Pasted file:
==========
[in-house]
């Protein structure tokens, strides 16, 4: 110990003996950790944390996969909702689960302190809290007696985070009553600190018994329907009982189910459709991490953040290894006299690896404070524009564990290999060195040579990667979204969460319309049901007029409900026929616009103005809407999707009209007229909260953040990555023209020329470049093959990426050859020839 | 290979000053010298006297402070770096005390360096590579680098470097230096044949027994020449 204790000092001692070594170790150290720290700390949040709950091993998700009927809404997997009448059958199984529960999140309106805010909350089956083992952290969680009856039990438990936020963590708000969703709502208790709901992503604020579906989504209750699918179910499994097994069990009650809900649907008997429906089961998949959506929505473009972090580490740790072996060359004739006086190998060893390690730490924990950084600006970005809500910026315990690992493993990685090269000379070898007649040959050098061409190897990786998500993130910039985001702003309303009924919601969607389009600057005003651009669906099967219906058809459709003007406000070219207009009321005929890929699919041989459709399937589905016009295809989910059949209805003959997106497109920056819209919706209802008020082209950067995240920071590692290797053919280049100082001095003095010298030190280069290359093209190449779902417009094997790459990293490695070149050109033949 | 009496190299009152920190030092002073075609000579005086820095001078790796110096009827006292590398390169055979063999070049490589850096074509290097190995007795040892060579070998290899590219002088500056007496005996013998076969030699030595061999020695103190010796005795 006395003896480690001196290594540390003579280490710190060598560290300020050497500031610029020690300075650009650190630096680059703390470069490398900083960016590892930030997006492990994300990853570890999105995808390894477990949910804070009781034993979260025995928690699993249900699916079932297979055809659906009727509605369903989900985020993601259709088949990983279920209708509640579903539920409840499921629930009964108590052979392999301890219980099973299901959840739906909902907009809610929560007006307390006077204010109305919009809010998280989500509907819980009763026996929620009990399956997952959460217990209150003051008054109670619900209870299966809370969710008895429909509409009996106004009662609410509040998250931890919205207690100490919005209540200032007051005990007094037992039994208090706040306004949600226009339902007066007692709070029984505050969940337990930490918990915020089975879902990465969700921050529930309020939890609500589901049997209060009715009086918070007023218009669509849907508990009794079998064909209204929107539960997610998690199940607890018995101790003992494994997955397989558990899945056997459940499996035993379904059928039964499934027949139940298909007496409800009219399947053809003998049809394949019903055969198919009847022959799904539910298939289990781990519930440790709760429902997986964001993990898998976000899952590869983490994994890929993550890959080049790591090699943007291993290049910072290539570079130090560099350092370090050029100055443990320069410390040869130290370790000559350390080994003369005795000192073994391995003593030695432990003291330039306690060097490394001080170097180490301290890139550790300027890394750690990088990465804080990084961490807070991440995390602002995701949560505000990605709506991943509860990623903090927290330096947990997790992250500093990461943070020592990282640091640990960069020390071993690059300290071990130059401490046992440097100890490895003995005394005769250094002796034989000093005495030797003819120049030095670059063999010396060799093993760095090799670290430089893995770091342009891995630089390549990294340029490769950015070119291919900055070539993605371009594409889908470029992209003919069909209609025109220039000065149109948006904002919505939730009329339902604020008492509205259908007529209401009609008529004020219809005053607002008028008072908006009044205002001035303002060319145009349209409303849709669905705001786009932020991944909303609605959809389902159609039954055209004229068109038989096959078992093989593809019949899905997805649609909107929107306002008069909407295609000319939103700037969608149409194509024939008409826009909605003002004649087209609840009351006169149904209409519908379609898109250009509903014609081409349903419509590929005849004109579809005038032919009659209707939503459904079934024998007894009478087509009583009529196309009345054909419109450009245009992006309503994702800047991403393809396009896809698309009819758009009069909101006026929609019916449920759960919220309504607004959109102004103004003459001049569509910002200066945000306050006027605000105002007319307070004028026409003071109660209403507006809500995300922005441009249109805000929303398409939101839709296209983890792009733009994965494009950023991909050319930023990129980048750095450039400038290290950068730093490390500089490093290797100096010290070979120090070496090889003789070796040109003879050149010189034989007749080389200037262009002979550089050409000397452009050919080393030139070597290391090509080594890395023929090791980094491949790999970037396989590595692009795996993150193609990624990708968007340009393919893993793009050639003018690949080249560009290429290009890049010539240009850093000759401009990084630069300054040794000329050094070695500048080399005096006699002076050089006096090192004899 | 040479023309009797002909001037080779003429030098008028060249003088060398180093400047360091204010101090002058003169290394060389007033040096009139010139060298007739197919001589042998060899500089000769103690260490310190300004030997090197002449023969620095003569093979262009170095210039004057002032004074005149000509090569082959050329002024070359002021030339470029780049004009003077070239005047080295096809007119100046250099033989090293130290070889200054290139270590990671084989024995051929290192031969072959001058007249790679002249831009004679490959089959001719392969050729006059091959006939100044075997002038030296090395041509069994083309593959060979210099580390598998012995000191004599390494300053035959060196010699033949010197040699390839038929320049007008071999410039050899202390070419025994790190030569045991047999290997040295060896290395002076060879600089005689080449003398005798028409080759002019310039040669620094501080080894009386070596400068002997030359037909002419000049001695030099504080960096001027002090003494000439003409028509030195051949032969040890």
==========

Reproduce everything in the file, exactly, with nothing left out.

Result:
[in-house]
């Protein structure tokens, strides 16, 4: 110990003996950790944390996969909702689960302190809290007696985070009553600190018994329907009982189910459709991490953040290894006299690896404070524009564990290999060195040579990667979204969460319309049901007029409900026929616009103005809407999707009209007229909260953040990555023209020329470049093959990426050859020839 | 290979000053010298006297402070770096005390360096590579680098470097230096044949027994020449 204790000092001692070594170790150290720290700390949040709950091993998700009927809404997997009448059958199984529960999140309106805010909350089956083992952290969680009856039990438990936020963590708000969703709502208790709901992503604020579906989504209750699918179910499994097994069990009650809900649907008997429906089961998949959506929505473009972090580490740790072996060359004739006086190998060893390690730490924990950084600006970005809500910026315990690992493993990685090269000379070898007649040959050098061409190897990786998500993130910039985001702003309303009924919601969607389009600057005003651009669906099967219906058809459709003007406000070219207009009321005929890929699919041989459709399937589905016009295809989910059949209805003959997106497109920056819209919706209802008020082209950067995240920071590692290797053919280049100082001095003095010298030190280069290359093209190449779902417009094997790459990293490695070149050109033949 | 009496190299009152920190030092002073075609000579005086820095001078790796110096009827006292590398390169055979063999070049490589850096074509290097190995007795040892060579070998290899590219002088500056007496005996013998076969030699030595061999020695103190010796005795 006395003896480690001196290594540390003579280490710190060598560290300020050497500031610029020690300075650009650190630096680059703390470069490398900083960016590892930030997006492990994300990853570890999105995808390894477990949910804070009781034993979260025995928690699993249900699916079932297979055809659906009727509605369903989900985020993601259709088949990983279920209708509640579903539920409840499921629930009964108590052979392999301890219980099973299901959840739906909902907009809610929560007006307390006077204010109305919009809010998280989500509907819980009763026996929620009990399956997952959460217990209150003051008054109670619900209870299966809370969710008895429909509409009996106004009662609410509040998250931890919205207690100490919005209540200032007051005990007094037992039994208090706040306004949600226009339902007066007692709070029984505050969940337990930490918990915020089975879902990465969700921050529930309020939890609500589901049997209060009715009086918070007023218009669509849907508990009794079998064909209204929107539960997610998690199940607890018995101790003992494994997955397989558990899945056997459940499996035993379904059928039964499934027949139940298909007496409800009219399947053809003998049809394949019903055969198919009847022959799904539910298939289990781990519930440790709760429902997986964001993990898998976000899952590869983490994994890929993550890959080049790591090699943007291993290049910072290539570079130090560099350092370090050029100055443990320069410390040869130290370790000559350390080994003369005795000192073994391995003593030695432990003291330039306690060097490394001080170097180490301290890139550790300027890394750690990088990465804080990084961490807070991440995390602002995701949560505000990605709506991943509860990623903090927290330096947990997790992250500093990461943070020592990282640091640990960069020390071993690059300290071990130059401490046992440097100890490895003995005394005769250094002796034989000093005495030797003819120049030095670059063999010396060799093993760095090799670290430089893995770091342009891995630089390549990294340029490769950015070119291919900055070539993605371009594409889908470029992209003919069909209609025109220039000065149109948006904002919505939730009329339902604020008492509205259908007529209401009609008529004020219809005053607002008028008072908006009044205002001035303002060319145009349209409303849709669905705001786009932020991944909303609605959809389902159609039954055209004229068109038989096959078992093989593809019949899905997805649609909107929107306002008069909407295609000319939103700037969608149409194509024939008409826009909605003002004649087209609840009351006169149904209409519908379609898109250009509903014609081409349903419509590929005849004109579809005038032919009659209707939503459904079934024998007894009478087509009583009529196309009345054909419109450009245009992006309503994702800047991403393809396009896809698309009819758009009069909101006026929609019916449920759960919220309504607004959109102004103004003459001049569509910002200066945000306050006027605000105002007319307070004028026409003071109660209403507006809500995300922005441009249109805000929303398409939101839709296209983890792009733009994965494009950023991909050319930023990129980048750095450039400038290290950068730093490390500089490093290797100096010290070979120090070496090889003789070796040109003879050149010189034989007749080389200037262009002979550089050409000397452009050919080393030139070597290391090509080594890395023929090791980094491949790999970037396989590595692009795996993150193609990624990708968007340009393919893993793009050639003018690949080249560009290429290009890049010539240009850093000759401009990084630069300054040794000329050094070695500048080399005096006699002076050089006096090192004899 | 040479023309009797002909001037080779003429030098008028060249003088060398180093400047360091204010101090002058003169290394060389007033040096009139010139060298007739197919001589042998060899500089000769103690260490310190300004030997090197002449023969620095003569093979262009170095210039004057002032004074005149000509090569082959050329002024070359002021030339470029780049004009003077070239005047080295096809007119100046250099033989090293130290070889200054290139270590990671084989024995051929290192031969072959001058007249790679002249831009004679490959089959001719392969050729006059091959006939100044075997002038030296090395041509069994083309593959060979210099580390598998012995000191004599390494300053035959060196010699033949010197040699390839038929320049007008071999410039050899202390070419025994790190030569045991047999290997040295060896290395002076060879600089005689080449003398005798028409080759002019310039040669620094501080080894009386070596400068002997030359037909002419000049001695030099504080960096001027002090003494000439003409028509030195051949032969040890």